Join Paul F. Aubin for an in-depth discussion in this video Creating a new project from a template, part of Revit 2017 Essential Training: Architecture (Imperial).
- [Voiceover] This movie we're going to talk about creating new projects and specifically creating a new project from a template file. Now a template file is just a starting file that contains all of the typical configurations and settings that you like to have when you begin a new project. It's a way of providing consistency from one project to the next. Most offices will actually have their own standard template, but the software does ship with some basic templates to get you started. So we can see those templates in a couple different places. If you have nothing open in Revit, then you're most likely going to see the recent files screen which is what I have displayed here on my current screen.
In the projects area here, you'll see a list of templates. Now, I've got the out-of-the-box installation here, as it comes from AutoDesk. So I'm getting an architectural template, a construction, structural, and a mechanical. Your list might vary depending on any of the settings that you've configured. If we look at the Application menu under Options, on the File Locations tab, the list here is what populates the list here. So you can actually add and remove templates from the list with these buttons and you can shuffle the order around as well.
So if you've got an office standard template that you want to indicate or point to, you can add it here. If you want to put it to the top of the list, you can do that. Again, your list might vary. To access one of these templates, you just simply click the link there and it will open that template and create a new file from it. Now, notice that when it does, the name of the project is just simply called Project1. So when you open a template, what you're really doing is a Save As. So it's actually opening that template and creating a blank project based on that template.
Now, the other place you can get to the templates is to go the Application menu, highlight New, and then slide over here to Project. When you do that, the new project dialogue will display and this list here will display the same list of templates that we just saw. If the template you want is not on this list or on the previous one on the recent files screen, then you can use the Browse button here to locate the template anywhere on your system. So you can see here that there are several more templates available here and we'll look at some of those in a moment.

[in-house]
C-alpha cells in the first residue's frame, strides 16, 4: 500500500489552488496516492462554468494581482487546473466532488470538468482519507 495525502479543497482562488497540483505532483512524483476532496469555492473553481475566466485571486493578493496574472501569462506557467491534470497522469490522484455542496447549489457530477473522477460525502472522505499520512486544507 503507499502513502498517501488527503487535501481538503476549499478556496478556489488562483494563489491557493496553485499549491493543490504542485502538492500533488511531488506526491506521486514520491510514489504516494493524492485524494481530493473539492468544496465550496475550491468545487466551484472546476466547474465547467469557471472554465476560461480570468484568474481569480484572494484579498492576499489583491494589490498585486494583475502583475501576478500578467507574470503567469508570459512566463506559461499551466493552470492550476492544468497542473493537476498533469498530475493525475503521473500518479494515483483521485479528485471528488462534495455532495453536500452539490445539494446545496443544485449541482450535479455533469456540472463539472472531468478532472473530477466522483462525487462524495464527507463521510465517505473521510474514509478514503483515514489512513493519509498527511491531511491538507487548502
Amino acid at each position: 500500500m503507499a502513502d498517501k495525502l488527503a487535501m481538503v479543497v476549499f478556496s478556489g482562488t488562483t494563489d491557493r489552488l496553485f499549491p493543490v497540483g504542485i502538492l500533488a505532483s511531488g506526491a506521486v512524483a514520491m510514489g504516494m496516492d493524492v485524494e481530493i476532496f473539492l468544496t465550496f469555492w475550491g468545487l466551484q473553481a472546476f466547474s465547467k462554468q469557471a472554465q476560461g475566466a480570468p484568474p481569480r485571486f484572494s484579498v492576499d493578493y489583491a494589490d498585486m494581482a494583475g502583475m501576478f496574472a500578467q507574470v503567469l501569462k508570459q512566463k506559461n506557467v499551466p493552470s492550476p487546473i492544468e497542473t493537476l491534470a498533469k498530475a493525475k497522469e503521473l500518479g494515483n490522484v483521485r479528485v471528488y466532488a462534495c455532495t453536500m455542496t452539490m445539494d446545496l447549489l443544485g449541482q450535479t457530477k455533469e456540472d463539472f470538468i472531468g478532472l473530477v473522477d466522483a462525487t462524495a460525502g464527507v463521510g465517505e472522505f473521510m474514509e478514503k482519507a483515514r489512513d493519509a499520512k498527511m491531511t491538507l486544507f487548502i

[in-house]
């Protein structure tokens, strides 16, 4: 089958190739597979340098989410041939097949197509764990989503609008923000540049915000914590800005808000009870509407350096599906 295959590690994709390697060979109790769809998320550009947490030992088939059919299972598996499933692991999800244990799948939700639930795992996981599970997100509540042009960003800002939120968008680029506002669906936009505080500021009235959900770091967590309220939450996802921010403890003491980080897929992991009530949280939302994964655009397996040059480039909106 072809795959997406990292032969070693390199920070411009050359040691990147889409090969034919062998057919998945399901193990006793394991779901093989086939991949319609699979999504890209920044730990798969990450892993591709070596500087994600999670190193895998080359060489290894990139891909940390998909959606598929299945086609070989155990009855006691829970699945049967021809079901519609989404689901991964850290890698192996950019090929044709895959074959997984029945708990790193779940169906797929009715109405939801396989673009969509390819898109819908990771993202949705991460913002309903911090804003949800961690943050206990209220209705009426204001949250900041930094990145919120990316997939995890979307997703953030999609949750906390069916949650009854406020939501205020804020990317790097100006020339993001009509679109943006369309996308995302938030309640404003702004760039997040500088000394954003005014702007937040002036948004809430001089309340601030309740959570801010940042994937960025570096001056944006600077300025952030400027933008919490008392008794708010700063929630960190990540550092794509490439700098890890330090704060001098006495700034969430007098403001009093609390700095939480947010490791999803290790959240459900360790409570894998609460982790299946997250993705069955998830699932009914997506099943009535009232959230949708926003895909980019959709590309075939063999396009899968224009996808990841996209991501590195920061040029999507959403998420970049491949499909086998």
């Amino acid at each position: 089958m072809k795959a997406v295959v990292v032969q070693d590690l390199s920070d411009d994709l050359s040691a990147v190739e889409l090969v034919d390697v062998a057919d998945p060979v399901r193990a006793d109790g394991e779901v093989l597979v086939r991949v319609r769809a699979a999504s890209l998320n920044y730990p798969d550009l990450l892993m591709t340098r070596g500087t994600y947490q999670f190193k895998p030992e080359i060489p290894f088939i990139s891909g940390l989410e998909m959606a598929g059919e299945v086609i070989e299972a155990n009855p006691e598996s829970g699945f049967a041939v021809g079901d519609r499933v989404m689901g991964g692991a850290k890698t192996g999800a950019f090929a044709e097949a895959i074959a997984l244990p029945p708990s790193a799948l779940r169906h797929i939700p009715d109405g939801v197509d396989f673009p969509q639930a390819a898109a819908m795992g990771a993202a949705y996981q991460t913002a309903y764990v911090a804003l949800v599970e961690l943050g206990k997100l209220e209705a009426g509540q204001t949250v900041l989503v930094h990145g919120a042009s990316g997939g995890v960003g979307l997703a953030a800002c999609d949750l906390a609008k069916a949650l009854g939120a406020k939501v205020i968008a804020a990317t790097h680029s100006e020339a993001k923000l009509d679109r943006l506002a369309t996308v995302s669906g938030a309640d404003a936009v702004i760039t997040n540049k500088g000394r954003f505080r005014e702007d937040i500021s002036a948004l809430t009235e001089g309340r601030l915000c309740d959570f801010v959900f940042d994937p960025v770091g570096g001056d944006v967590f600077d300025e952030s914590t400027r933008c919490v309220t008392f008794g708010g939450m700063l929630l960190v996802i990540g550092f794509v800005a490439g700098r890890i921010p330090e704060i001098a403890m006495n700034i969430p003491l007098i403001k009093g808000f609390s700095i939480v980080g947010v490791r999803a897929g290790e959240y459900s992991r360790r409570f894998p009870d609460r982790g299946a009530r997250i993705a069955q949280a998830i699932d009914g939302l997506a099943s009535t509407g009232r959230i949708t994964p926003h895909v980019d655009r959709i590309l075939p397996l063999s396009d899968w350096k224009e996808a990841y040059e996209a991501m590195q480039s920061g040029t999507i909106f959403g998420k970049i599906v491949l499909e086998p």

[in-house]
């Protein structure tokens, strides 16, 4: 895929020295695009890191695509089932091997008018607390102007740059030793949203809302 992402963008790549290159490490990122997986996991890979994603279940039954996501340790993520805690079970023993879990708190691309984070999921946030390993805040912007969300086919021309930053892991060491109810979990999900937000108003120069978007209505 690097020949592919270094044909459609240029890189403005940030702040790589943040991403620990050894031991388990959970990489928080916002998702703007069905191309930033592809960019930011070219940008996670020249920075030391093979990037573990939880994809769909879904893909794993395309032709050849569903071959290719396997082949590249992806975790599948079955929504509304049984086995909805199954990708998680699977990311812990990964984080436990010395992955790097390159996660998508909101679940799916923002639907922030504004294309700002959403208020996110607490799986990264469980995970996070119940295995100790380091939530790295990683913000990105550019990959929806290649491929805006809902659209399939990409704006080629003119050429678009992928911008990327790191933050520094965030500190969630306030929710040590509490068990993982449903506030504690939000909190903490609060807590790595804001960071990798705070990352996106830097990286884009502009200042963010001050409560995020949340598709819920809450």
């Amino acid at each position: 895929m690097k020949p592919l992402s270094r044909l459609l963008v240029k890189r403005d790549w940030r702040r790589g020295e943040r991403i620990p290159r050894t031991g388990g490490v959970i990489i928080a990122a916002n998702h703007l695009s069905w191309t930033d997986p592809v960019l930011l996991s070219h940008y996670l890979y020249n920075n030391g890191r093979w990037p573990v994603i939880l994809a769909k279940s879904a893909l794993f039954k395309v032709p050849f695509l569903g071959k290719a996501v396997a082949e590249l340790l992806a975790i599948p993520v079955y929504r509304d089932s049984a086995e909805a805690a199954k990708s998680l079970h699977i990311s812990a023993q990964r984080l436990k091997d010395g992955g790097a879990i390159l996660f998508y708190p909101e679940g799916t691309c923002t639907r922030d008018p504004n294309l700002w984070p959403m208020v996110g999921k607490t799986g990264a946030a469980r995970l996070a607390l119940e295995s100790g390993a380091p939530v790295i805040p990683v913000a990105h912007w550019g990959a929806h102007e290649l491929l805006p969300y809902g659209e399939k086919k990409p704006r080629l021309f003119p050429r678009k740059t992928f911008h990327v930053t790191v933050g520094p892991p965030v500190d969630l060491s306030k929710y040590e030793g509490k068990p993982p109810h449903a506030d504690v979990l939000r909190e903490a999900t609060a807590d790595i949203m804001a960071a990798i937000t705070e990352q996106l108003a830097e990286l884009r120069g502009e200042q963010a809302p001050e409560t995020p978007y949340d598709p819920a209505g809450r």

So let's start with this basic architectural template that I'm looking at right now on screen. This is probably the simplest template that's provided with the software. If you look over at the project browser, there's a couple views. There's a few floor plans, a few ceiling plans, and a few elevations. There really isn't much else in here. Under schedules, there are no schedules. Under sheets, there are no sheets. There are some families loaded, but it's a very simple, basic template. So the concept here is just simply to get you into the software so that you can start drawing, but it doesn't really do a whole lot of configuration.
Let me contrast this to a different template so that we can see the difference. So I'm going to go to the Application menu here and close this file. I'm not going to save it and then I'll move to the next template down, the construction template and open that one instead. Here in the construction template, at first glance it looks similar. Ok, you're still seeing these elevation symbols on screen, but if you look over at the project browser, now you can see that we have different views listed here in each category. So under Floor Plans, there's a few more floor plans that we had before.
There's quite a few 3D views that are available. Down under schedules, we have lots of schedules and we even have a couple sheets. So in order to understand some of what's already in here, you really need to have some geometry on screen. So what I'm going to do is on the Architecture tab, click the Wall command. Now don't worry too much about the specifics of drawing walls yet. We're going to cover that in a future movie, but what I'd like to do is just simply click two points on screen to create a wall of any length and then I'll click this Modify tool here to cancel it.
Then I'll zoom in with my wheel. Just roll my wheel to zoom in a little bit and locate the Door command next. Then click anywhere on the wall, one, two, and three times. Now what will happen is that these doors will come in and as you can see, they'll cut holes in that wall. Now with just adding those three basic doors, what I want to do now is under Schedules, right here, I'm going to scroll down and you can see that there's a qa-Door Quantities door schedule.
So I'm going to double click to open that up. What this schedule does is it lists out the quantity of each kind of door that you currently have in your model. So as you can see, there's a single line item here with a count of three. That count of three represents those three doors that we just saw. Now, if I scroll back up to the top, reopen the Level 1 floor plan by double clicking it, and then select any one of these doors, doesn't matter which one, and change it to a different size. I can do that right here on the properties palette.